There is also a tendency to lapse into liberal pieties. Sennett believes with some reason that the United States has become an intensely tribal place, and advocates instead an acceptance of human difference. This is rather like the man who declared he was opposed to sin. There is, in fact, no absolute value in difference and plurality, whatever liberals and postmodernists may think. Six Jerry Springers is not necessarily an improvement on one. A plurality of anti-Semitisms is not to be applauded. Nor is homogeneity always to be despised. A true pluralist must be pluralistic enough to embrace it. If the human race consisted only of gay Chinese, with the odd heterosexual thrown in to keep the species ticking over, a good many bloodbaths might have been averted. It would, to be sure, represent a horrendously steep price for peace, but some (the victims of bloodbaths among them) would doubtless consider it worth paying. ...Human disagreements are not always to be "managed". The book also fails to see that a sensitive attunement to other people has its limits. It is not as though peace would break out if only we had a fuller understanding of each other's point of view. The problem is not primarily a breakdown of communication, as liberals like Sennett tend to hold. A lot of Northern Irish loyalists understand their Catholic compatriots perfectly well. It is just that they cannot stand them. It is not always necessary to speak truth to power, not least because power very often knows the truth already. It is just acting on it that is the problem. It may indeed be advisable to listen more attentively to the British National Party, but rather in the way a physician listens to one's chest for ominous symptoms of ill health. Tout comprendre is by no means tout pardonner. A better grasp of your opponent's case might lead you to condemn him more rather than less.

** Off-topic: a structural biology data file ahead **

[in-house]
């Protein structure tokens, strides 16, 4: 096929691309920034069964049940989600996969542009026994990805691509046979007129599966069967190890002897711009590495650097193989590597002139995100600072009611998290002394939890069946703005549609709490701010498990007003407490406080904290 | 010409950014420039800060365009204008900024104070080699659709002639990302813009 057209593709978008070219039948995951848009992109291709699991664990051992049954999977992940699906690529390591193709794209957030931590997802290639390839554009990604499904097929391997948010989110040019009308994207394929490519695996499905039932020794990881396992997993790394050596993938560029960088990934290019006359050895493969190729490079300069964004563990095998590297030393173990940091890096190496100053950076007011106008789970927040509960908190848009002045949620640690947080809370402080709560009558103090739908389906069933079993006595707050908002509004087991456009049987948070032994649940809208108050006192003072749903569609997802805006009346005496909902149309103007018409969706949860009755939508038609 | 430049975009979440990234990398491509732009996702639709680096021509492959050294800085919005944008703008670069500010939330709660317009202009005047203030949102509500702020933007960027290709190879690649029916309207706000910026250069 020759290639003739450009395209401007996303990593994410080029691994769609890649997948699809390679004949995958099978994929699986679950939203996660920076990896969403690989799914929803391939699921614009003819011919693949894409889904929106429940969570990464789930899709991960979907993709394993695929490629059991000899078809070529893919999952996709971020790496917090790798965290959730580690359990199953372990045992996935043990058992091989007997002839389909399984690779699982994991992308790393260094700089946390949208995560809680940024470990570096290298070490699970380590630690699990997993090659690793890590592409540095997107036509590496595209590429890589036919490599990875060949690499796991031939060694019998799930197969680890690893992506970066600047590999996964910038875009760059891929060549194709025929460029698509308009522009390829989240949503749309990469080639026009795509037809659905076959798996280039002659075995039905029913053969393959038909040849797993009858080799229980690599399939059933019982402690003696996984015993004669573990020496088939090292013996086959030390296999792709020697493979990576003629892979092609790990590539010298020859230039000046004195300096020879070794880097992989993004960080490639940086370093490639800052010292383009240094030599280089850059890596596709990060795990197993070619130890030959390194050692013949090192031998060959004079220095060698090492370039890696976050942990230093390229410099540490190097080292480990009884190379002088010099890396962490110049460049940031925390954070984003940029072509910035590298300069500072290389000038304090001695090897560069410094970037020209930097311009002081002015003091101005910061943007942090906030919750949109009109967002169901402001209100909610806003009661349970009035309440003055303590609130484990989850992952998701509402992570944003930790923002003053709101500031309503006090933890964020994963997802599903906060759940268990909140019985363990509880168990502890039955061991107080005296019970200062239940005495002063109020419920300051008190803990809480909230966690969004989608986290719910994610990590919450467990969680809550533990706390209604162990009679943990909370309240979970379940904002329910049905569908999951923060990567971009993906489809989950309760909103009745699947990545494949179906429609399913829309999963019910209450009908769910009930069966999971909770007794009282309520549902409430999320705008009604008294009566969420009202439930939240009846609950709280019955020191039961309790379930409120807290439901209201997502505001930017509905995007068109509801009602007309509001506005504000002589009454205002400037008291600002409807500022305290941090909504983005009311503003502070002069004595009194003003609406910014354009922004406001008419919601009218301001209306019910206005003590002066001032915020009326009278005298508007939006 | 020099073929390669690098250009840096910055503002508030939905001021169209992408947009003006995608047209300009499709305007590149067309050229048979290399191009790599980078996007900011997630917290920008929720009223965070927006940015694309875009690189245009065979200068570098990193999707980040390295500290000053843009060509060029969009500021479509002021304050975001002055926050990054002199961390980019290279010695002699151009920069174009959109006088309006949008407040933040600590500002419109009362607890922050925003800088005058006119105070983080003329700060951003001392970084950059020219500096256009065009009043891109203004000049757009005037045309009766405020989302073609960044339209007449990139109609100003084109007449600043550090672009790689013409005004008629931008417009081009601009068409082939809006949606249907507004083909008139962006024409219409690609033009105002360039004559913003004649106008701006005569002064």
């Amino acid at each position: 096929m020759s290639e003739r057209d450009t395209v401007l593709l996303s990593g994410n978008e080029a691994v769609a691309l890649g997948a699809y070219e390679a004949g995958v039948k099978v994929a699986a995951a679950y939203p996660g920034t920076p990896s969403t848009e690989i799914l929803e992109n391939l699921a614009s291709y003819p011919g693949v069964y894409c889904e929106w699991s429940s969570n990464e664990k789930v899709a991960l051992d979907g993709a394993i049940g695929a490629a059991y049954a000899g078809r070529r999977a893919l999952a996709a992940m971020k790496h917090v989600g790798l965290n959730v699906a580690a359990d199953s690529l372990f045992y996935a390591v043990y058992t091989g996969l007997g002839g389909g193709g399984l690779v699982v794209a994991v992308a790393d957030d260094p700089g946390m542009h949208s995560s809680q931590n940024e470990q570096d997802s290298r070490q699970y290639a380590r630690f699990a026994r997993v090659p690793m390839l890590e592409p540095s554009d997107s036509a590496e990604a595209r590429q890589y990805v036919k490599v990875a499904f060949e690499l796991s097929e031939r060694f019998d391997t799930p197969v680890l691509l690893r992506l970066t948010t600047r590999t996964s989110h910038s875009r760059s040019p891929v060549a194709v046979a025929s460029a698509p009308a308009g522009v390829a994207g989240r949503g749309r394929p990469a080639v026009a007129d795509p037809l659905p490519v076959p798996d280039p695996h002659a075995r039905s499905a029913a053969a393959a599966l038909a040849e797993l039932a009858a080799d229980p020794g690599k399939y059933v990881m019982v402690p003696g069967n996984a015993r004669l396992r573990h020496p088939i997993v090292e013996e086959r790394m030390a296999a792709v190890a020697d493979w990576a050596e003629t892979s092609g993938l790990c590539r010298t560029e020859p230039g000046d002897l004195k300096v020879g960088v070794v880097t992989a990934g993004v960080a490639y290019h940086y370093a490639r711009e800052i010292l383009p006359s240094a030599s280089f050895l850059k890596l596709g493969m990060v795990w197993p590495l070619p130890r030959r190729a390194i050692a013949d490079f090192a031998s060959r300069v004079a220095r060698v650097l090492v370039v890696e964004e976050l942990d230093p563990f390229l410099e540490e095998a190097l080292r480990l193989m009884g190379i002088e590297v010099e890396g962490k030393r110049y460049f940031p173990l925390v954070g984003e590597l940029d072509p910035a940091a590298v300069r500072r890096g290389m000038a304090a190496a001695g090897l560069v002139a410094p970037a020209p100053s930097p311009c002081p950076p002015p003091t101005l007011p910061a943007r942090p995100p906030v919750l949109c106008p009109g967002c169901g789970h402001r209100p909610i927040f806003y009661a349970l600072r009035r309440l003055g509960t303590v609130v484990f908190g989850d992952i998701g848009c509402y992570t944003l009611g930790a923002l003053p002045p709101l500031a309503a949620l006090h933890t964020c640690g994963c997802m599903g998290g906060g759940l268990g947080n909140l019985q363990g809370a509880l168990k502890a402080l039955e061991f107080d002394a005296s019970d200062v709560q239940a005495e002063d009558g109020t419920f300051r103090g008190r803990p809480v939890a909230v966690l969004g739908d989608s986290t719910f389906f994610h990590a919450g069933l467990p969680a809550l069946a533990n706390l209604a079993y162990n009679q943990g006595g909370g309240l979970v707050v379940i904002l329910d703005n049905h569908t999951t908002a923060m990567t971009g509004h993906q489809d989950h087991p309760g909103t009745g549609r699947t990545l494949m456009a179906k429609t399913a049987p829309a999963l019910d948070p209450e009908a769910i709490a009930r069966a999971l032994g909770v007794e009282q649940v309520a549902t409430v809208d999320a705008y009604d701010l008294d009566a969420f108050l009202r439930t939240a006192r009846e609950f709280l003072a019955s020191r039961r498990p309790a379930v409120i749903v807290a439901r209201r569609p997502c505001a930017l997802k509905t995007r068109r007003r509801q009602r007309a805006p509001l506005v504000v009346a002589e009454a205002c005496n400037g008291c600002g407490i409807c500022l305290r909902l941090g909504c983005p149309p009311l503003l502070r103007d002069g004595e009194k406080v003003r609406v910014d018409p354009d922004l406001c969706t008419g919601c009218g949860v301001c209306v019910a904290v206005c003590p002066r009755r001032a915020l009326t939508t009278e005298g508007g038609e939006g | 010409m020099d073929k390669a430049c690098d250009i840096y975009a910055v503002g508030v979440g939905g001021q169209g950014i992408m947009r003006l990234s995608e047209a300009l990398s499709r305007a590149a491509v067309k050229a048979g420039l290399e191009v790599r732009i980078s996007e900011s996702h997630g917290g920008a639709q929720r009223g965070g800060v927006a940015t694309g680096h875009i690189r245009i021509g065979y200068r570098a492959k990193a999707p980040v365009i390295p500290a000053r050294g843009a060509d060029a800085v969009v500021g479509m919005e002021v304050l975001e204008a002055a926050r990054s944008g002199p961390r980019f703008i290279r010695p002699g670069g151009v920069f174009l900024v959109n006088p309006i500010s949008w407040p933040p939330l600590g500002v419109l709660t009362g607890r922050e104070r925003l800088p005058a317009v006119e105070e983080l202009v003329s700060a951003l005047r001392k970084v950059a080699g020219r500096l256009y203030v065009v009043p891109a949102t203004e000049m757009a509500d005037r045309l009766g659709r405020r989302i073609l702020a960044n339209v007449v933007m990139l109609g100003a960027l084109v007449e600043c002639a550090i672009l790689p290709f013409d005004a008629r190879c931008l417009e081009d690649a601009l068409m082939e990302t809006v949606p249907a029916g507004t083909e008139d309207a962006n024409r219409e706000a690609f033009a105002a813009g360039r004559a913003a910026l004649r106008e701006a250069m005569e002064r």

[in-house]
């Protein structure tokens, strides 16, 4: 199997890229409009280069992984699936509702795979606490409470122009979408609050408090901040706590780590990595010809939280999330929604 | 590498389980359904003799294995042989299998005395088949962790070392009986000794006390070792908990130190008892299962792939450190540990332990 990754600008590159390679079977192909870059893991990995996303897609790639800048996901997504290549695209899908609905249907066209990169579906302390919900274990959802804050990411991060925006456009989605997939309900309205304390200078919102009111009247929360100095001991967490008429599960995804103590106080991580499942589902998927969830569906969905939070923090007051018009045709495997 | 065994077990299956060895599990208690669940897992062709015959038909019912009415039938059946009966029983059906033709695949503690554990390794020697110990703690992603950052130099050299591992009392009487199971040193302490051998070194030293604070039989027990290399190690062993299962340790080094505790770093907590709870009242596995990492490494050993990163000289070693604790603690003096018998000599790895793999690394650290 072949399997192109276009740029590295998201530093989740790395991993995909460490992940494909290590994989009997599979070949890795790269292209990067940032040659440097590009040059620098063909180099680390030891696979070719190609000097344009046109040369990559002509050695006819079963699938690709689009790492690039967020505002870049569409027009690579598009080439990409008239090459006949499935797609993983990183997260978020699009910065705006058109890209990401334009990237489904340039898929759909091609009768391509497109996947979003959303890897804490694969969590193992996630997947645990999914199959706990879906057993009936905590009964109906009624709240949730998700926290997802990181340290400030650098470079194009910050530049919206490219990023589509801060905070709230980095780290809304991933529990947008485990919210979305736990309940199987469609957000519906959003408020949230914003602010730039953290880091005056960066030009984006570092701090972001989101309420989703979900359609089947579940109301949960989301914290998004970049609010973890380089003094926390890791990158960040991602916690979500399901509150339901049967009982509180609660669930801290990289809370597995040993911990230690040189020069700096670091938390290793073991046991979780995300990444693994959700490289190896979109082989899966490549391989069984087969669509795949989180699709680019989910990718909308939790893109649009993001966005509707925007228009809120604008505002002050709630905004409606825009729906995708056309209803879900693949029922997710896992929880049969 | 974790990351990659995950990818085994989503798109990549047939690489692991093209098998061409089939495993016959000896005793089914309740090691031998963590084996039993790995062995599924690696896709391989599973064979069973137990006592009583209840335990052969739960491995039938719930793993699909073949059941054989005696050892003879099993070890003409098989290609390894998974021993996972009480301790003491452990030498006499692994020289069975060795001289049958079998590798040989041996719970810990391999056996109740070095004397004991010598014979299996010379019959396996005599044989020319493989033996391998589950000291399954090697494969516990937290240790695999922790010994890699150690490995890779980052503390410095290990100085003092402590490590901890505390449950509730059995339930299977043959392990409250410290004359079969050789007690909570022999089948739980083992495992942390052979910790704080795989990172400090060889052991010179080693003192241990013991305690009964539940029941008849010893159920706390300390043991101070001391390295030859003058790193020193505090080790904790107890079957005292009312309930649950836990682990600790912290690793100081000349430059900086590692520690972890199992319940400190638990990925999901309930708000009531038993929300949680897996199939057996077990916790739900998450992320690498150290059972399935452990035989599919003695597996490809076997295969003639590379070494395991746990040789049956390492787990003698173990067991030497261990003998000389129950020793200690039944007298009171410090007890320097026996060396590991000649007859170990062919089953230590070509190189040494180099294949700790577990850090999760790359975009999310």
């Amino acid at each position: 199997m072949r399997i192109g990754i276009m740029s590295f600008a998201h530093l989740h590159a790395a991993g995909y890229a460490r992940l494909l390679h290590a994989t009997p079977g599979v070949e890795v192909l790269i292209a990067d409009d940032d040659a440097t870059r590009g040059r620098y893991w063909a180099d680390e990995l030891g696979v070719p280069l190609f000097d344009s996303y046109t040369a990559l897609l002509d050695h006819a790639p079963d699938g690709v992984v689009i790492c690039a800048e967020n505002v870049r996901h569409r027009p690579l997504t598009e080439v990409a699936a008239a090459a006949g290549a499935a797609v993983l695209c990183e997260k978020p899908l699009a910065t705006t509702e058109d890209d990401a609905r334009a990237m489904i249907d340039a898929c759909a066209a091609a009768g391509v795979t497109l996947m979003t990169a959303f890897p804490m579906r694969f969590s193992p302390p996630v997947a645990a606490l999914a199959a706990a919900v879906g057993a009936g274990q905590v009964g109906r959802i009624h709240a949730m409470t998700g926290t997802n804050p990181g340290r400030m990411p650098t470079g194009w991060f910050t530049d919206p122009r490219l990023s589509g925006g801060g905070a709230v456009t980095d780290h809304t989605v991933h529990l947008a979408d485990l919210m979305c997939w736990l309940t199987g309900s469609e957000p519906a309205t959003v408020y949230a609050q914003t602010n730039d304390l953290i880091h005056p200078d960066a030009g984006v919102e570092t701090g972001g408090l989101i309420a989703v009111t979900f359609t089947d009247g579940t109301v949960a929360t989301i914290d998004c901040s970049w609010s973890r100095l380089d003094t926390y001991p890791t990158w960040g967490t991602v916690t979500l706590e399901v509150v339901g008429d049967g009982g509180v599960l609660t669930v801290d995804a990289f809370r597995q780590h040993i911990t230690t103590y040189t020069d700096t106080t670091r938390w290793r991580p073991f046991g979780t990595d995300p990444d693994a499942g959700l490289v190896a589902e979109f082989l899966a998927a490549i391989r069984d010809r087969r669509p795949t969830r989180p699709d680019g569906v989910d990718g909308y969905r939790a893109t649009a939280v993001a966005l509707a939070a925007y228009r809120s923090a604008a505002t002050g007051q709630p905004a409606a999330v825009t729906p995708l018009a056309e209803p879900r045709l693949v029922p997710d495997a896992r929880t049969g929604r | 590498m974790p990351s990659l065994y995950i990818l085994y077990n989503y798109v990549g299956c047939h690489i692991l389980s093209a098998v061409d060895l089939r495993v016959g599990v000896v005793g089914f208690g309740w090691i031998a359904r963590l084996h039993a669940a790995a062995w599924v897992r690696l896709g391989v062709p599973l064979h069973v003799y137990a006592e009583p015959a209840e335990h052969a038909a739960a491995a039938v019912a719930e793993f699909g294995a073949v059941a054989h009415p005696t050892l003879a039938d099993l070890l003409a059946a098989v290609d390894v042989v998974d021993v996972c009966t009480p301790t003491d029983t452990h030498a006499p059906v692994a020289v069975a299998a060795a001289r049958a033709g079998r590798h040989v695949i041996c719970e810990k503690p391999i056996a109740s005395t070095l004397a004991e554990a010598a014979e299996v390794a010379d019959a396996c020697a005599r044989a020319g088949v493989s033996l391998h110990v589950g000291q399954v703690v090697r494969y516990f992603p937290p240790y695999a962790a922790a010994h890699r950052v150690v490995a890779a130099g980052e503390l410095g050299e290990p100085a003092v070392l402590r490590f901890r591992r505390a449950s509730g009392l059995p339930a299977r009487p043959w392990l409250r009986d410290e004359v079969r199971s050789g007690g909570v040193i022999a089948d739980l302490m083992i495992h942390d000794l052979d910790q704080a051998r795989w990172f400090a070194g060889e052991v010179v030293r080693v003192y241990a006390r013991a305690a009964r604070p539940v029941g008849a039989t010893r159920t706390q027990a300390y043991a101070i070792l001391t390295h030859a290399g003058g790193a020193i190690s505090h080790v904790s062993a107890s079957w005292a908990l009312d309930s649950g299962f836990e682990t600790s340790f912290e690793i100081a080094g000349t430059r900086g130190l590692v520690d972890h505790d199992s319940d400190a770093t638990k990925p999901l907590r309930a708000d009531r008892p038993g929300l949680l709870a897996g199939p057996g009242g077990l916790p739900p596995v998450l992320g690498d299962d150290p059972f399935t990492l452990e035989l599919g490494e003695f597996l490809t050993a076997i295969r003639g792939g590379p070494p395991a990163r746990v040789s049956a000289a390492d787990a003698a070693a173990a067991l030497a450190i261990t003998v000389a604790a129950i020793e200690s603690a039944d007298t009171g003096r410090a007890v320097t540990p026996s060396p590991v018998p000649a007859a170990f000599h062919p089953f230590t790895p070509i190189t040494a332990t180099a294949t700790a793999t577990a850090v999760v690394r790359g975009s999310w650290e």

Sennett, Eagleton goes on, is insufficiently critical about his key concept, cooperation, which is not always commendable and can be insidious when it is used as an instrument of power. Eagleton is more sceptical than Sennett about sympathy and empathy: